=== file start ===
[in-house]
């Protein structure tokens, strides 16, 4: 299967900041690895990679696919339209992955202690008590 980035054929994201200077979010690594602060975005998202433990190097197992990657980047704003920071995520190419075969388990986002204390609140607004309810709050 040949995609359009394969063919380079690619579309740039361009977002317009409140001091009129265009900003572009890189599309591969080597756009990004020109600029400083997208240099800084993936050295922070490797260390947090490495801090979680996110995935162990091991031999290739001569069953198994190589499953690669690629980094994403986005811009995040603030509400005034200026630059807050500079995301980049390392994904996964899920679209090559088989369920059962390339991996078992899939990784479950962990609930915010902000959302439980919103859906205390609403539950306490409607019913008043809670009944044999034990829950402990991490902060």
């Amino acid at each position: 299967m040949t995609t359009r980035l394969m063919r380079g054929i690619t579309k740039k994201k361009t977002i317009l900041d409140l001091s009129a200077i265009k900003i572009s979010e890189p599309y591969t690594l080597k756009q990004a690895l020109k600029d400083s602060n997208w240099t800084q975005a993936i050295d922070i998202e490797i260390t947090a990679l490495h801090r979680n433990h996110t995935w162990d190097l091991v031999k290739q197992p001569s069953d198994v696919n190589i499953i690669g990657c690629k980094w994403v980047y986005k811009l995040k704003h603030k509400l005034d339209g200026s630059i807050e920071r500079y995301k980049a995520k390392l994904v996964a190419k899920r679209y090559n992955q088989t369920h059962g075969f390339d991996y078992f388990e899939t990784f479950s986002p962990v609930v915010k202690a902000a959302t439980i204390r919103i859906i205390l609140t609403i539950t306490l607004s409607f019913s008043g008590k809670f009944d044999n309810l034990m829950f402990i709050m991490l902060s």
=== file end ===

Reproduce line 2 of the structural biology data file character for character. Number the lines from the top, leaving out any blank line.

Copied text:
């Protein structure tokens, strides 16, 4: 299967900041690895990679696919339209992955202690008590 980035054929994201200077979010690594602060975005998202433990190097197992990657980047704003920071995520190419075969388990986002204390609140607004309810709050 040949995609359009394969063919380079690619579309740039361009977002317009409140001091009129265009900003572009890189599309591969080597756009990004020109600029400083997208240099800084993936050295922070490797260390947090490495801090979680996110995935162990091991031999290739001569069953198994190589499953690669690629980094994403986005811009995040603030509400005034200026630059807050500079995301980049390392994904996964899920679209090559088989369920059962390339991996078992899939990784479950962990609930915010902000959302439980919103859906205390609403539950306490409607019913008043809670009944044999034990829950402990991490902060």